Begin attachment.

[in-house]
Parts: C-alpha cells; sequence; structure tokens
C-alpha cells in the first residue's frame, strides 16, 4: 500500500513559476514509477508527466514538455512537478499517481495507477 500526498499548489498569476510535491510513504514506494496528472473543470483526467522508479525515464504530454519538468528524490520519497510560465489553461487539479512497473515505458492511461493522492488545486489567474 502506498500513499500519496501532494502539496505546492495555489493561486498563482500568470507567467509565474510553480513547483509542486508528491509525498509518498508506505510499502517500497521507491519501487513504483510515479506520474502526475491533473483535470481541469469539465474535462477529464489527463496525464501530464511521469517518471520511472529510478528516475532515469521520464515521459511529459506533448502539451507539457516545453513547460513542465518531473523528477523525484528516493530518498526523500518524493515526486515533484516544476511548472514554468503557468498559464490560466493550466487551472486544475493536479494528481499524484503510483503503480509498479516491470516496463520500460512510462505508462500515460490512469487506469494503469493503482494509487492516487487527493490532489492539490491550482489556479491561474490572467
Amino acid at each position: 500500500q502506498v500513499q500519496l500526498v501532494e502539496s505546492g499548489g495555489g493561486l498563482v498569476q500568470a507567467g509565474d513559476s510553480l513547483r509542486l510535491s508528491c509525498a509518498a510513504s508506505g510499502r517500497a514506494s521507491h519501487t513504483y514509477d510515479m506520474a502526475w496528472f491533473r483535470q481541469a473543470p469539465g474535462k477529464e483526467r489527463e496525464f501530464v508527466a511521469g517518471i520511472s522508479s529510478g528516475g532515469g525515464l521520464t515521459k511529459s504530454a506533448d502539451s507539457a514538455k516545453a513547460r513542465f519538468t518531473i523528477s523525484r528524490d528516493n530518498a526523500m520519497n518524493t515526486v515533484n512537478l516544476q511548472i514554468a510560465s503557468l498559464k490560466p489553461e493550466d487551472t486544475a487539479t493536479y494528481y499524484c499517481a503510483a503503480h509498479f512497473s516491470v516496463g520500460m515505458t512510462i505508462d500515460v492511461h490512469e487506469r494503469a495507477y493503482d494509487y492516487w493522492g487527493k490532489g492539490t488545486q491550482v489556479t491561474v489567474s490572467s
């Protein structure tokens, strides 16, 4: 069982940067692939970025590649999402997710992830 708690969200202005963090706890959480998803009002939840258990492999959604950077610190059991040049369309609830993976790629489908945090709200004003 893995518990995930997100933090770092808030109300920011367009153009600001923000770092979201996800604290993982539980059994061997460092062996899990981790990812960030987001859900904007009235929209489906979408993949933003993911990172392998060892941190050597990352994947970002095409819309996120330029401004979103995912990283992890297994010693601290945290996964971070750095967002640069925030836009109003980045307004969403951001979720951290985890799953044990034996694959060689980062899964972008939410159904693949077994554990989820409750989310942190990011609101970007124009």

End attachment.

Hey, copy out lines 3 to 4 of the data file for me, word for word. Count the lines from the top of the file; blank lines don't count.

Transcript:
C-alpha cells in the first residue's frame, strides 16, 4: 500500500513559476514509477508527466514538455512537478499517481495507477 500526498499548489498569476510535491510513504514506494496528472473543470483526467522508479525515464504530454519538468528524490520519497510560465489553461487539479512497473515505458492511461493522492488545486489567474 502506498500513499500519496501532494502539496505546492495555489493561486498563482500568470507567467509565474510553480513547483509542486508528491509525498509518498508506505510499502517500497521507491519501487513504483510515479506520474502526475491533473483535470481541469469539465474535462477529464489527463496525464501530464511521469517518471520511472529510478528516475532515469521520464515521459511529459506533448502539451507539457516545453513547460513542465518531473523528477523525484528516493530518498526523500518524493515526486515533484516544476511548472514554468503557468498559464490560466493550466487551472486544475493536479494528481499524484503510483503503480509498479516491470516496463520500460512510462505508462500515460490512469487506469494503469493503482494509487492516487487527493490532489492539490491550482489556479491561474490572467
Amino acid at each position: 500500500q502506498v500513499q500519496l500526498v501532494e502539496s505546492g499548489g495555489g493561486l498563482v498569476q500568470a507567467g509565474d513559476s510553480l513547483r509542486l510535491s508528491c509525498a509518498a510513504s508506505g510499502r517500497a514506494s521507491h519501487t513504483y514509477d510515479m506520474a502526475w496528472f491533473r483535470q481541469a473543470p469539465g474535462k477529464e483526467r489527463e496525464f501530464v508527466a511521469g517518471i520511472s522508479s529510478g528516475g532515469g525515464l521520464t515521459k511529459s504530454a506533448d502539451s507539457a514538455k516545453a513547460r513542465f519538468t518531473i523528477s523525484r528524490d528516493n530518498a526523500m520519497n518524493t515526486v515533484n512537478l516544476q511548472i514554468a510560465s503557468l498559464k490560466p489553461e493550466d487551472t486544475a487539479t493536479y494528481y499524484c499517481a503510483a503503480h509498479f512497473s516491470v516496463g520500460m515505458t512510462i505508462d500515460v492511461h490512469e487506469r494503469a495507477y493503482d494509487y492516487w493522492g487527493k490532489g492539490t488545486q491550482v489556479t491561474v489567474s490572467s